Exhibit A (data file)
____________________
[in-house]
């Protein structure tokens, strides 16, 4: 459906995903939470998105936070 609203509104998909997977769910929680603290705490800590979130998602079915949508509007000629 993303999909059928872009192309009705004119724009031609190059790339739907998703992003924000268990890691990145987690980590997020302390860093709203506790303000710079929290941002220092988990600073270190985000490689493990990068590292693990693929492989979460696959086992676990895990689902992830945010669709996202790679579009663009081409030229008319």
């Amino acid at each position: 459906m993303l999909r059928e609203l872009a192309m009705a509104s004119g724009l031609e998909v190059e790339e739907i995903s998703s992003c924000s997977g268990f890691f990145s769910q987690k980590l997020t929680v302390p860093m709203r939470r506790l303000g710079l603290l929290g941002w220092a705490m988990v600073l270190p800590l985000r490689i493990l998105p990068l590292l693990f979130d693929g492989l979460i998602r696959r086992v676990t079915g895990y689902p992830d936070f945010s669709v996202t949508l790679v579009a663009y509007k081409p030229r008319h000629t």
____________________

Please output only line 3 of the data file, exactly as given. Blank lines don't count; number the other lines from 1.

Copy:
């Amino acid at each position: 459906m993303l999909r059928e609203l872009a192309m009705a509104s004119g724009l031609e998909v190059e790339e739907i995903s998703s992003c924000s997977g268990f890691f990145s769910q987690k980590l997020t929680v302390p860093m709203r939470r506790l303000g710079l603290l929290g941002w220092a705490m988990v600073l270190p800590l985000r490689i493990l998105p990068l590292l693990f979130d693929g492989l979460i998602r696959r086992v676990t079915g895990y689902p992830d936070f945010s669709v996202t949508l790679v579009a663009y509007k081409p030229r008319h000629t």